Washington is flush with lighthouses. Some are still hard at work, while others are monuments to times gone past. There are 12 lighthouses along the Washington coast, each one with its own unique history. These sea sentinels date back as early as 1856. So strap on your hiking boots and check out these beauties.
Patos Island Light House. Built in 1908, this beauty perches on the northernmost island of the San Juans. The entire island is a state park and the only way to access it is by boat. In the summer, tent camping and boat tours are available.
Turn Point Lighthouse. Stuart Island hosts the Turn Point Lighthouse. What started out as a light on a pole in 1893 became a concrete light tower in 1936. Turn Point is only accessible by boat and has an interpretive center that can be visited in the summer.
Lime Kiln Lighthouse. Established in 1914, the lighthouse was upgraded in 1919. Today it houses a whale research center. In the summer you can tour the lighthouse and watch for whales off the coast.
Admiralty Head Lighthouse. The 1903, Spanish style lighthouse faces the entrance to Admiralty Inlet. While this gorgeous lighthouse is no longer an active light, it houses an interpretative center and gift shop as a part of the Fort Casey State Park. It is open daily during the summer.
Celebrate National Lighthouse day on August 7th.
Mukilteo Lighthouse. The pretty little sentinel a few steps away from the ferry slip in Mukilteo was built in 1906. Marking the Possession Sound, the lighthouse is open for tours. The Mukilteo Lighthouse Festival brings in thousands of visitors every September. The lighthouse is available to tour and hosts a gift shop and exhibits.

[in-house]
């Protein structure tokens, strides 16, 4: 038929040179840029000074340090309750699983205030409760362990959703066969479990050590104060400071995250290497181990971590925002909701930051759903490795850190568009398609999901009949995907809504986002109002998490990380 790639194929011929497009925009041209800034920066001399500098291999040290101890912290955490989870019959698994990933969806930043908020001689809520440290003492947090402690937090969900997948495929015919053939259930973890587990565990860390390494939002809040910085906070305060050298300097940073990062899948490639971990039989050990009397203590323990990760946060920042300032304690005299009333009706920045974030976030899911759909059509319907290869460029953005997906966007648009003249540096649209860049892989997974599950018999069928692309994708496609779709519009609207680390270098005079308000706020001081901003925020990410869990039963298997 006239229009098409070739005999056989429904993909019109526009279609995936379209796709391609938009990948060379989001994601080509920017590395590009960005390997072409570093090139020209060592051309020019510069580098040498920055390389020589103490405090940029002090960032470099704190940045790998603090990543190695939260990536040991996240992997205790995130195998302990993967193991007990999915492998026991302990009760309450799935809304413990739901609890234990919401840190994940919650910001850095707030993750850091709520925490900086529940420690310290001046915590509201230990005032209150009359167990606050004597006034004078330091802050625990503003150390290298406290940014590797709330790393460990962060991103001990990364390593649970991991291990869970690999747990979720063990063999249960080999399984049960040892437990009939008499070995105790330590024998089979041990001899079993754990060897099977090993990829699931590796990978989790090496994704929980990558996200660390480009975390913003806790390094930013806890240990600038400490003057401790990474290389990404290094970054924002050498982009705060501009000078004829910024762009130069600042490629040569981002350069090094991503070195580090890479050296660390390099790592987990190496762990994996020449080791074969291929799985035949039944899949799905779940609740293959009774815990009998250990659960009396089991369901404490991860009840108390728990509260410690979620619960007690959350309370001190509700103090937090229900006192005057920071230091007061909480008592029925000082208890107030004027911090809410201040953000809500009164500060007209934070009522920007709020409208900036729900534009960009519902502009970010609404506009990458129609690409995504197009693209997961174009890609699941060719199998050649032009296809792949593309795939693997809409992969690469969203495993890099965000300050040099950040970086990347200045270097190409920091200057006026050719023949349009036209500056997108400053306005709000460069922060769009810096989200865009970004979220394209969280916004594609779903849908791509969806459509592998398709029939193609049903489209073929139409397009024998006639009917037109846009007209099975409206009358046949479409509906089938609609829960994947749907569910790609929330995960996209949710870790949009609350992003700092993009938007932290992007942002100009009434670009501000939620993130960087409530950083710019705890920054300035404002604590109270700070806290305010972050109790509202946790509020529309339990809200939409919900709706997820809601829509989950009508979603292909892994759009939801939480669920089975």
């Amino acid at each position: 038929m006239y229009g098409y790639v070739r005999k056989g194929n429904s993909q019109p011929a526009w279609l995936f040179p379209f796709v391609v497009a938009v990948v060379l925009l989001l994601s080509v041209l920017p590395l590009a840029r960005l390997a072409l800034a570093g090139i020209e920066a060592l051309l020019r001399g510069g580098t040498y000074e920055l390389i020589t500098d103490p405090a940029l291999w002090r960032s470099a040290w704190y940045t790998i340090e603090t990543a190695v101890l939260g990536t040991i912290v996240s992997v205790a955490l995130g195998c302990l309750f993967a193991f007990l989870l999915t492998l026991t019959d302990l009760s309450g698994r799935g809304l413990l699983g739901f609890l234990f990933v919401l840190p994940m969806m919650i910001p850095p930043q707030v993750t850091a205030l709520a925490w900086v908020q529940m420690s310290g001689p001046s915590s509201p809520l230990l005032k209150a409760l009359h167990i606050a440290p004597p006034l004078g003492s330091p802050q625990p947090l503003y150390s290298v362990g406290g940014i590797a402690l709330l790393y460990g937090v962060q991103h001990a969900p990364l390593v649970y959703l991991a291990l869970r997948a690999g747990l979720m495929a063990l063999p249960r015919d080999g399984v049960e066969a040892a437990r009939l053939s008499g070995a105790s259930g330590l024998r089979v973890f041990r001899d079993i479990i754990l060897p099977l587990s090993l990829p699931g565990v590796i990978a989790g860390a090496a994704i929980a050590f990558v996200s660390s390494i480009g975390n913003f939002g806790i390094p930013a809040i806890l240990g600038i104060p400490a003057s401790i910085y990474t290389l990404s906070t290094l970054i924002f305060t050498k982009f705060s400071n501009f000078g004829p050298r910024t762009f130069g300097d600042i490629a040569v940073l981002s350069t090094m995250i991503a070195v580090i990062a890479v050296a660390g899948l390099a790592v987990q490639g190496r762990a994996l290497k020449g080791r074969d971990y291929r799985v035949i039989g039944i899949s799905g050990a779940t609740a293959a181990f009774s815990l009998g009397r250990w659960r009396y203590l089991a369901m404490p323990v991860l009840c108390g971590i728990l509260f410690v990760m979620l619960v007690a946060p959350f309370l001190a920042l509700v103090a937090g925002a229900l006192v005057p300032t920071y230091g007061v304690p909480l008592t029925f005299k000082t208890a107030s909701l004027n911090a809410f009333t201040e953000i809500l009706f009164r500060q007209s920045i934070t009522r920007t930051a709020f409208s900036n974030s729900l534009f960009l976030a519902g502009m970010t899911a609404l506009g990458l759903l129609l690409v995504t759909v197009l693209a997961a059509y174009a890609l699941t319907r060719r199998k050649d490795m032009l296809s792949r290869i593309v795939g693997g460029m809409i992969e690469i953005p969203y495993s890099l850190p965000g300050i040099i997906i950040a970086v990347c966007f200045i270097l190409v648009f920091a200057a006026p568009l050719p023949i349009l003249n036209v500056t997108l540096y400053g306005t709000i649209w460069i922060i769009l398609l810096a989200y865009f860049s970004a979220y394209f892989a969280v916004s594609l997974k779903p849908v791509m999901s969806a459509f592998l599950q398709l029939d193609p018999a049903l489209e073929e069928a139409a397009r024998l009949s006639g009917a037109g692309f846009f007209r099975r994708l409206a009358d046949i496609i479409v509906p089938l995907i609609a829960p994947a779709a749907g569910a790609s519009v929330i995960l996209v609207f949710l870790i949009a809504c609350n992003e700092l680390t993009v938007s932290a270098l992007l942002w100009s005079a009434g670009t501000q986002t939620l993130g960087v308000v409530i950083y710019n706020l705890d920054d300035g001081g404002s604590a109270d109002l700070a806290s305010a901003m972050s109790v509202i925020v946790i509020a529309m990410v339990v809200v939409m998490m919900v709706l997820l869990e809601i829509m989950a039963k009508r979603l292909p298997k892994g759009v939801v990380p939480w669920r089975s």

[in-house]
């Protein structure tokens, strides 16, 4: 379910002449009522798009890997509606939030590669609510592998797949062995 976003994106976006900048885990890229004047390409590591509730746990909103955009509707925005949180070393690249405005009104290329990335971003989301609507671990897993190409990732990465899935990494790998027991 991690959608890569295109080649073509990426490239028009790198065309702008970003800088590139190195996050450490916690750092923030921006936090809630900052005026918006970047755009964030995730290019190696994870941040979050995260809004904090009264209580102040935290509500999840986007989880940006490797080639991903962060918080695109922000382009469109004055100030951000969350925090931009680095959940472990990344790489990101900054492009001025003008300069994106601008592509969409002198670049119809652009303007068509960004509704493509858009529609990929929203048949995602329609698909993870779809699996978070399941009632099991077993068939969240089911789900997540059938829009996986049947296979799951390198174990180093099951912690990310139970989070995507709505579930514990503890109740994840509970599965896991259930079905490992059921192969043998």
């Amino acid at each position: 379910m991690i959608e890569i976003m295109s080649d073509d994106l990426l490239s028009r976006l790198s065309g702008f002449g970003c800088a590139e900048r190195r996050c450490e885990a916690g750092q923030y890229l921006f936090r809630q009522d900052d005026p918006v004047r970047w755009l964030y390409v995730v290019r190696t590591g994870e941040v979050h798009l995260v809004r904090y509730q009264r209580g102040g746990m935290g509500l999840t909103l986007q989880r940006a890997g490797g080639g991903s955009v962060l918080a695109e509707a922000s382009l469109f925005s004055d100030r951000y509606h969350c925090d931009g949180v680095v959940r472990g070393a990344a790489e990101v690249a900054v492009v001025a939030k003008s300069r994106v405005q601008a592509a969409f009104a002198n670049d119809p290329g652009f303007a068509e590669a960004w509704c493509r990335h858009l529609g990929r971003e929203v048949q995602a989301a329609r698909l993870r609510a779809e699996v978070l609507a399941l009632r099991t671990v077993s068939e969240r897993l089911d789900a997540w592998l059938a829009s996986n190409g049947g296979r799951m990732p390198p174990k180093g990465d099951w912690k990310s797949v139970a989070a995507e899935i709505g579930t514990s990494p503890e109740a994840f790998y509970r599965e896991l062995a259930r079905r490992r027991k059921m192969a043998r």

New Dungeness Lighthouse. This lighthouse is a five-mile hike down the Dungeness Spit outside of Sequim. The 1857 lighthouse is the second oldest in Washington. It’s open all year-round and is available to tour, stay overnight in and book for weddings.
Point No Point Lighthouse. The Point No Point Lighthouse dates back to 1880 and is the oldest lighthouse on Puget Sound. Located in Hansville, it is open on summer weekend afternoons. It has a been a popular destination for weddings.
West Point Lighthouse. Discovery Park on Elliot Bay is the home of this 1881 lighthouse. It was donated to the city of Seattle in 2004. You can hike up to the lighthouse, but it is closed for restoration.
Admiralty Head, Browns Point, Cape Disappointment,
Grays Harbor, Mukilteo, Point No Point, Point Robinson,
North Head, and West Point Lighthouses all use the Fresnel Lens.
The lens was invented in 1823 by the French and uses
prisms to bend and intensify the light.
Point Robinson Lighthouse. Vashon-Maury Island hosts the Point Robinson Lighthouse. Built in 1915, the lighthouse is open for tours on Sunday during the summers. There are two furnished keepers quarters available for rent all year-round.
Browns Point Lighthouse. The Browns Point Lighthouse marks the entrance to Commencement Bay and the Port of Tacoma. The original 1887 wooden sentinel and fogbell, was replaced in 1934. The lighthouse is no longer open but the 1903 keeper’s cottage is available to ren year-round at a vacation rental.
Grays Harbor Lighthouse. As the tallest lighthouse in Washington, the 107-foot sentinel was built in 1898. It is apart of the Maritime Musem and is open all year-round. Tour the interpretive center and museum.
North Head Lighthouse. Guarding the Columbia River entrance on the coast in Ilwaco, North Lead Lighthouse is planted in Cape Disappointment State Park. Overnight accommodations and lighthouse tours are available.
The Washington Lighthouse Association preserves the history and lore of Washington’s lighthouses. They host public events, educational seminars and a newsletter.
Cape Disappointment Lighthouse. Not far from the North Head Lighthouse you can find the oldest lighthouse in Washington, built in 1856. You can’t miss the thick black stripe painted around the tower. It was built to help ships entering the Columbia River. The park offers limited tours.